This year I'm up against even stiffer competition including top journalist Graham Norwood and his blog Property Newshound. Graham writes for all of the quality dailies and often champions the need for clarity and quality in property PR and reporting. He gets my vote.
Also shortlisted is the excellent Melanie Backe-Hansen and her blog for Chesterton Humberts, The house historian. Melanie also writes regularly for Country Life and she too would be a deserved winner.
Sadly both Graham & I are bringing up the rear in the public poll but to be truthful I'm proud to be nominated alongside such true professionals.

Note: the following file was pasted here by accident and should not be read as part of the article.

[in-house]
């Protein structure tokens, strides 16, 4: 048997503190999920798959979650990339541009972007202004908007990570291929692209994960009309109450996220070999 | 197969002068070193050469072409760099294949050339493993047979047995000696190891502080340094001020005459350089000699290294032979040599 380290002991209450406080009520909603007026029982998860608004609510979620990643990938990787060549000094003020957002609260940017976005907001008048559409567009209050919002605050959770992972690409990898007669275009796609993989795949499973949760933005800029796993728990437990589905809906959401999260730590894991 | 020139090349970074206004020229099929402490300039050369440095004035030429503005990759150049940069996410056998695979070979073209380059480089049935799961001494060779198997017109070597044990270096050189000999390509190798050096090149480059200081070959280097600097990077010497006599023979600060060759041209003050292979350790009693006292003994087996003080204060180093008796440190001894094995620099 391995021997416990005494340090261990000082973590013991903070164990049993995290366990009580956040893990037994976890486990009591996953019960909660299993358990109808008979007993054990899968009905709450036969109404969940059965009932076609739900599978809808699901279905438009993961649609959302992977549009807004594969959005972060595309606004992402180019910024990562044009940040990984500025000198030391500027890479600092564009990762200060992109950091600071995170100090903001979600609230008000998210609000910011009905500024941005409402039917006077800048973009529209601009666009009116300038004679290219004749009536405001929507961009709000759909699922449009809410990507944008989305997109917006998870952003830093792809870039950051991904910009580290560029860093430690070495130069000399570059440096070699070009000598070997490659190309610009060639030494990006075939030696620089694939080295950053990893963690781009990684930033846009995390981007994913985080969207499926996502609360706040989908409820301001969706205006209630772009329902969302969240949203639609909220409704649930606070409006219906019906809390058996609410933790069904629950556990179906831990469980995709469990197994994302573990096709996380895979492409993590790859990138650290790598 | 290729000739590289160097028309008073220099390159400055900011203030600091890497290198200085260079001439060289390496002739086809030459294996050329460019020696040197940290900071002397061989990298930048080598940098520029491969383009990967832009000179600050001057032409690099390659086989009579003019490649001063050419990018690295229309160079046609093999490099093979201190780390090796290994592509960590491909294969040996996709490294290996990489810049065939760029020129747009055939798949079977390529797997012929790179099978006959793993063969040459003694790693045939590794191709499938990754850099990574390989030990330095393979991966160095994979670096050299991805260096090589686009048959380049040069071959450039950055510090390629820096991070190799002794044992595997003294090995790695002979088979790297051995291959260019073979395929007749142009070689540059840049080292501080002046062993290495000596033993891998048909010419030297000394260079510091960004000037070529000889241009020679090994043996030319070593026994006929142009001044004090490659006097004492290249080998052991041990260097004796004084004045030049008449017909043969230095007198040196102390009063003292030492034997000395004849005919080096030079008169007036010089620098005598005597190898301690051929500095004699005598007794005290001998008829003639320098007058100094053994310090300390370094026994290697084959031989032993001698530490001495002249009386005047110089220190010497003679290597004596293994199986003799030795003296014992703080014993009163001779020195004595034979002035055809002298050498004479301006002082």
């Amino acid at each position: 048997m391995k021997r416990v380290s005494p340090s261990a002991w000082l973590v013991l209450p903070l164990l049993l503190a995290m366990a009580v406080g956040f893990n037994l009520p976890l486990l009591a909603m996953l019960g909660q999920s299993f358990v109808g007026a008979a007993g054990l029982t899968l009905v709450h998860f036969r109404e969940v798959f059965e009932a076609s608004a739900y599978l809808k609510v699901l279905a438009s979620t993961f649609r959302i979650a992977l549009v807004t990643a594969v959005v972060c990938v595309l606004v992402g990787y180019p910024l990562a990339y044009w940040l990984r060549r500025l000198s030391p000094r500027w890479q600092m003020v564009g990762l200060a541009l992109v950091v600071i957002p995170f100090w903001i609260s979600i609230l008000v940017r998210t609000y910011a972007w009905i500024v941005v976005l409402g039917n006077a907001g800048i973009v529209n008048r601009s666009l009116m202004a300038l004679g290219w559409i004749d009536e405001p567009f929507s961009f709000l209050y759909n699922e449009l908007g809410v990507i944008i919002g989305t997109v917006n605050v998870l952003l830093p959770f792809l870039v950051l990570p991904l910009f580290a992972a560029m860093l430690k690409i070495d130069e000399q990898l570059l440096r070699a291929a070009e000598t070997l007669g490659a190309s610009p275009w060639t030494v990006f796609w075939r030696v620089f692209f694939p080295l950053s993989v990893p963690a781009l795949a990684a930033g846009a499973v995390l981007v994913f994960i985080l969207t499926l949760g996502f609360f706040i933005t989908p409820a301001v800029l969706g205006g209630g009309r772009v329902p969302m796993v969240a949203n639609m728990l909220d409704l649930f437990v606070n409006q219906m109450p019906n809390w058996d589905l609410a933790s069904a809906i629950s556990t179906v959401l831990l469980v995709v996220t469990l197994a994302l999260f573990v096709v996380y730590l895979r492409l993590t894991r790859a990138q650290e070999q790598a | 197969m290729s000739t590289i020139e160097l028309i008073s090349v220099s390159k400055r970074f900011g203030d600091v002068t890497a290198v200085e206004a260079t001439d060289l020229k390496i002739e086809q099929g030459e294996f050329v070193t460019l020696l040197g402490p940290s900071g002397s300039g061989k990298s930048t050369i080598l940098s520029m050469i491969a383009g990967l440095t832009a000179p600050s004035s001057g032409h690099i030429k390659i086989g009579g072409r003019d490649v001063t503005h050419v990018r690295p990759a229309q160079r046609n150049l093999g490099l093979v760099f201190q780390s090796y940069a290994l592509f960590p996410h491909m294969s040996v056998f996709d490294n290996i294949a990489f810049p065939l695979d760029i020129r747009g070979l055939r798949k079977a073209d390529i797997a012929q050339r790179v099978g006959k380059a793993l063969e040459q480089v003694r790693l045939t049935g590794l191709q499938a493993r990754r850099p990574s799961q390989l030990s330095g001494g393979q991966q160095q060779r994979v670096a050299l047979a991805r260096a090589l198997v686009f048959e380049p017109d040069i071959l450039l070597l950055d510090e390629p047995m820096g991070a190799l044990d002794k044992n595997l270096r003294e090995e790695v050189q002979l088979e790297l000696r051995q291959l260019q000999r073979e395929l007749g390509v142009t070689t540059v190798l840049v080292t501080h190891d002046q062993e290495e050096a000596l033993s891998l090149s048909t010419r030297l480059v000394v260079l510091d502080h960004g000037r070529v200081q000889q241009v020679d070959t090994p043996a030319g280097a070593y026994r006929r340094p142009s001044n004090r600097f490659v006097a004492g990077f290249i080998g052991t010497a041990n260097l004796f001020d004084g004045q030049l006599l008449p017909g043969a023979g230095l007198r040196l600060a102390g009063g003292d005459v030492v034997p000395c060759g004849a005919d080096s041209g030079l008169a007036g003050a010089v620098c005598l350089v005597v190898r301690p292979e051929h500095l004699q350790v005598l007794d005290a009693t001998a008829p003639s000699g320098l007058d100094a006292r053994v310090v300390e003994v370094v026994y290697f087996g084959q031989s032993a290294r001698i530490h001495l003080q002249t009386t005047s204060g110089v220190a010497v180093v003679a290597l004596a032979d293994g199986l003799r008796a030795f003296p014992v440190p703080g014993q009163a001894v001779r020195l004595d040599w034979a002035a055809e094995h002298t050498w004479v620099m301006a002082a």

For a "one man band" buying agent who doesn't even live or work in the UK I'm happy with my lot.
I was a bit miffed though when my lifelong friend (and best man at my wedding) Chris cheerily told me that he'd cast his vote.....for Tracy Kellet and her buyingagent blog!
Thursday, January 20, 2011
I had been meaning to post something about this but was reminded of the importance today by two friends on Twitter (@HenryPryor and @WAEllis1868).
Tax on furnished holiday lettings is a complicated area, so please do seek specialist advice and take a look at the Government explanatory notes which you can find here.
To make sure your property qualifies as a furnished holiday letting, it must be:
- in the UK or EEA (which France is of course)
- available for commercial letting to the public, as holiday accommodation, for at least 140 days a year
- commercially let as holiday accommodation for at least 70 days a year (the rent must be charged at market rate - not at cheap rates to friends and family)